Destiny Aman, Founder, JPoint Collaborative
In the last blog post, we learned how values can be used to:
- understand that we have more in common with folks than we might think, and
- stake out some relational space that can help you address barriers and better connect with someone.
It’s worth mentioning that these interactions are highly personal (indeed they must be to be effective), so you’ll want to use your own language, but I’ve offered some examples of things to say that have been helpful in my interactions with people. Feel free to use or modify as you’d like.
- Don’t try to speak like an expert (even/especially if you are an expert!). Your own words and experience will be much more effective. In the examples below, I use my own words (content warning: I curse pretty regularly, especially when I’m feeling passionate about something, so you’ll see that reflected below 😂).
- Be sure to validate the person’s concerns. Don’t skip this step. Even if you don’t agree, find a way to at least empathize with how they feel.
- Share your own thoughts from a place of shared common ground.
- If someone is coming from a particular value place, try to align your response with that value. Don‘t flex a response that relies on respect for authority (like “I trust the medical establishment”) if the person is signaling anti-authority views.
Remember, the point here isn’t to change this person’s mind, it’s to connect with them about the issue as a peer and establish yourself as someone who cares about them and respects where they’re coming from.
“It doesn’t seem like anyone really knows what’s going on” / “We’re just part of a big experiment”
- Values signaled: Anti-authority, purity
- Example validation: 100%! Being part of a historical event is getting way old! Things are changing all the time. Just when you think you have a handle on your new routine, it’s thrown out of whack again.
- Example personal story: For me, I feel like it’s this whole delta variant thing, you know? Waiting may have made sense with the original COVID strain. But the delta variant is as contagious as the measles. That’s some historical shit. It’s one of the most contagious diseases in history. For me, it made sense to reconsider things once I understood that part.
“You’re tellin’ me now we have boosters too? The medical industry must be making a fortune off of all this.”
- Value signaled: anti-authority
- Example validation: I can appreciate that. I don’t particularly love that capitalism and our health system are so intertwined either.
- Example personal story: For me it helps when I see that so many people have gotten the vaccine and there have been so few side effects documented. The hospitals are filled with unvaccinated people, not people having side effects. Also, I know a bunch of folks who have have been involved with the process and they have helped me understand why things are working the way they do. Apparently we’re gonna need the boosters until we get the thing under control globally – which may take a while.
“I just want to do my own research.”
- Value signaled: anti-authority
- Example validation: I agree that it’s really important that parents come to a thoughtful decision on this.”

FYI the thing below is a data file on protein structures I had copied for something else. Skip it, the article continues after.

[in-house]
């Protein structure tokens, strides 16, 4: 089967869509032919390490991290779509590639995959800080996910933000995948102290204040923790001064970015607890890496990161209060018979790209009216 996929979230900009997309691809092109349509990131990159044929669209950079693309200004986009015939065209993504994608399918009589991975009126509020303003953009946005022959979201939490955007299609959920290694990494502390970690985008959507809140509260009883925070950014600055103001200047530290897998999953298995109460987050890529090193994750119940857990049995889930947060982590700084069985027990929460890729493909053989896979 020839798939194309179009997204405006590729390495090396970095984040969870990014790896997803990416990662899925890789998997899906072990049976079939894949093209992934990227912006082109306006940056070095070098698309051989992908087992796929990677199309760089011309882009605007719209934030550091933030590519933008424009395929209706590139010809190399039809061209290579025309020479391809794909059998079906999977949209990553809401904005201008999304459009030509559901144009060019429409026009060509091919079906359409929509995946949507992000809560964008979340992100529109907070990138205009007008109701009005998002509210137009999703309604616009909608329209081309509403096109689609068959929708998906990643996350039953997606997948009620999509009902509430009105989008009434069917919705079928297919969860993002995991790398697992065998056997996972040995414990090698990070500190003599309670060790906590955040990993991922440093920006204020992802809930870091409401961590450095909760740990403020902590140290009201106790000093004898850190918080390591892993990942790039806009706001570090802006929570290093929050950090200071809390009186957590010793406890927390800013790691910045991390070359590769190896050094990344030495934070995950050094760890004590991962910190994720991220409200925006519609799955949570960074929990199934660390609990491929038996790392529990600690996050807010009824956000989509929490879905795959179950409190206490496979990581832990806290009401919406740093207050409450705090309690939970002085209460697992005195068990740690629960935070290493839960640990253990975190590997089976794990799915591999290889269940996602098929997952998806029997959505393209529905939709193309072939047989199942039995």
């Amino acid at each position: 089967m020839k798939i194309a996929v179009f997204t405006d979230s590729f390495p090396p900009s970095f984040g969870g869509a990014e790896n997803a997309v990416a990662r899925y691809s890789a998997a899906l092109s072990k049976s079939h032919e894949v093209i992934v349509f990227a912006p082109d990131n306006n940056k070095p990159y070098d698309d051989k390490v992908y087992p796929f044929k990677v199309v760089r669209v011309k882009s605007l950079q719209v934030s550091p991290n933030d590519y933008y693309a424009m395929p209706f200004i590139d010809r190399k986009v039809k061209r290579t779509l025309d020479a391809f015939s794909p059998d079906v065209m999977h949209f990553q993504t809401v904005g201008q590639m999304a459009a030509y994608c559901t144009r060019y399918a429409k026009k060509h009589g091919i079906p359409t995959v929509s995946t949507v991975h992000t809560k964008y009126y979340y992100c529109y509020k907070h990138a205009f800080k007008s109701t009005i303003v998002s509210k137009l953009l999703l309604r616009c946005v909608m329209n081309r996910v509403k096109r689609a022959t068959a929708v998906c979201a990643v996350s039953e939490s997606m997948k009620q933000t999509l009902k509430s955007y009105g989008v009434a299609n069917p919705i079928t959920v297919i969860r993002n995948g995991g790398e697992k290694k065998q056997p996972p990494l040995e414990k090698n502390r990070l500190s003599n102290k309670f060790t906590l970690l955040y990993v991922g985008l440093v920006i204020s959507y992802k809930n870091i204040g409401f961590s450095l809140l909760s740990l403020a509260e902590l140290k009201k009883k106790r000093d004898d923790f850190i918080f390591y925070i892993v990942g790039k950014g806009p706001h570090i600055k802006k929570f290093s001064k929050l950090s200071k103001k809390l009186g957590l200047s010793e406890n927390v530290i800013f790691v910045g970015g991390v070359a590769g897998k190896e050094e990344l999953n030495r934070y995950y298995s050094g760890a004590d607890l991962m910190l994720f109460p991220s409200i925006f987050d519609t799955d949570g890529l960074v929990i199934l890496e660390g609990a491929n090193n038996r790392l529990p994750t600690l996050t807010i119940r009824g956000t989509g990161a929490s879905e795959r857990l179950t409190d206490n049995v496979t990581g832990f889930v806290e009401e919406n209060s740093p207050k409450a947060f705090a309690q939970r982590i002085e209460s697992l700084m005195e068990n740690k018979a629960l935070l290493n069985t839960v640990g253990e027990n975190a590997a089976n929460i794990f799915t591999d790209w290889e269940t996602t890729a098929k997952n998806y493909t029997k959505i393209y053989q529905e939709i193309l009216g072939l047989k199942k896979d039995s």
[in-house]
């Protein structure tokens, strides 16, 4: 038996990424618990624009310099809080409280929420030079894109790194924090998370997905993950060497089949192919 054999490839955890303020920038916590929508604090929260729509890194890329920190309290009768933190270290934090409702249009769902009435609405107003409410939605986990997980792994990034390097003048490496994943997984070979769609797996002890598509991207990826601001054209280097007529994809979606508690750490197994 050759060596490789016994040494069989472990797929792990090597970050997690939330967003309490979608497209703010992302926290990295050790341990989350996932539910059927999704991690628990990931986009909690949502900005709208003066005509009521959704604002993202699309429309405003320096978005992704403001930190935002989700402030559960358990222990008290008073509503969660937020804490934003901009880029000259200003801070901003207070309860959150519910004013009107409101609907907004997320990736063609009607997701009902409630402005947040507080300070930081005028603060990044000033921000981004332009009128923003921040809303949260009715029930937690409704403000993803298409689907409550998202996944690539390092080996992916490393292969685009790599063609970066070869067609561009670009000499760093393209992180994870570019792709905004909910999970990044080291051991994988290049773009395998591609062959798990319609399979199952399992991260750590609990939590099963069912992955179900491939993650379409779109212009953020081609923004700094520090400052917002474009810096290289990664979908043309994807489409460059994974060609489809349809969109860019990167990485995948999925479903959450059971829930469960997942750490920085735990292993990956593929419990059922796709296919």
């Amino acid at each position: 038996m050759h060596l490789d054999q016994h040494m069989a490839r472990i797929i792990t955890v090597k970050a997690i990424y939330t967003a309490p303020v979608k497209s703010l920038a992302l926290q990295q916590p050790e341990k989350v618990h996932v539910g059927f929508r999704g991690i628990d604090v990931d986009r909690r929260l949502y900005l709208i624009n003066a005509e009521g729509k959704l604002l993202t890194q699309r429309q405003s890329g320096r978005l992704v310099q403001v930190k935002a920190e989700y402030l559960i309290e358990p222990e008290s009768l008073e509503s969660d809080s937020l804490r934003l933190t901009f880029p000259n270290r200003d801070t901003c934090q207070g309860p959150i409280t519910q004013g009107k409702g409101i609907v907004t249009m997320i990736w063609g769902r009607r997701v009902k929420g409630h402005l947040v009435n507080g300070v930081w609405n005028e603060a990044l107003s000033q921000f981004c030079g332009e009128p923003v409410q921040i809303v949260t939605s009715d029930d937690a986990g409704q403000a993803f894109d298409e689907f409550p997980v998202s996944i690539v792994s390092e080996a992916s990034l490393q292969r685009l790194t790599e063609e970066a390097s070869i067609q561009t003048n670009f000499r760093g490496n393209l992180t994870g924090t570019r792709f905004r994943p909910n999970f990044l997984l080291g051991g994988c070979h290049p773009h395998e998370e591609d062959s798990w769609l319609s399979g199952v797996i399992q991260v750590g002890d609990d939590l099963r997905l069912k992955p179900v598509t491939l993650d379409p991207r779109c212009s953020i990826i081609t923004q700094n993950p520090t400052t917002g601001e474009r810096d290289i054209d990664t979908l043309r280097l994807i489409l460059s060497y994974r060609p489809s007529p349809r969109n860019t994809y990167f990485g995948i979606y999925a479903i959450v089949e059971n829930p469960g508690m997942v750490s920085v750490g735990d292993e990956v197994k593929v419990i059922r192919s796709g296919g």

- Example personal story: I just know there’s a lot of crap out there online and it might take a long time to go through it all. I’d hate to see my kid get sick while I’m trying to watch 80 hours of YouTube videos, you know? Plus half that stuff is straight up weirdness. Have you seen some of it? There’s just a lot of weird stuff out there.
“I think these mandates are coercive.”
- Value signaled: liberty
- Example validation: Yeah the whole situation is kind of scary. I’d much rather people be able to choose to get the vaccine.
- Example personal story: I’m just looking at the global situation, you know? Like all these developing countries – even if they have the doses, they don’t have the logistics to get everyone vaccinated. It’s going to take a long time to get it all sorted out, and until that happens, we’re gonna keep seeing people get infected here, too. The whole situation is really crappy.
“I just don’t feel comfortable giving something so new to my kid.”
- Value signaled: purity
- Example validation: Totally. It’s a seriously shitty time to be a parent. There are just so many hard choices. Even not choosing is a choice!
- Example story: My thing is that I’m looking at these long term effects of getting COVID too. Even if the kids have an easier time with the virus than adults do, shit happens. You hear about kids getting these really high fevers and stuff and with them being back in school and everything, it’s already a germy enough place. I really do think everyone’s probably gonna get this thing and I want to make sure their systems are beefed up for it too.
“I’m afraid of needles. They just freak me out.”
- Value signaled: purity
- Example validation: Ugh. I was actually kind of nervous about that too.
- Example story: But I was surprised how tiny the needle was. Also my friend got COVID and had to go to the hospital, and she said they had to poke her several times a day. So I figured, better to get two little pokes than multiple blood draws. The guy at Walgreens was super quick about it. And if you tell them that you’re nervous about needles, they’ll make it extra easy. Or you can get J&J and then it’s just one and done. I’d be happy to help you make a plan or find a place doing J&J, if you’d like.
In our next and last post for this series, we’ll be talking through how to gracefully wrap up this conversation, and how to think through the boundaries that you can set if the person chooses to remain unvaccinated.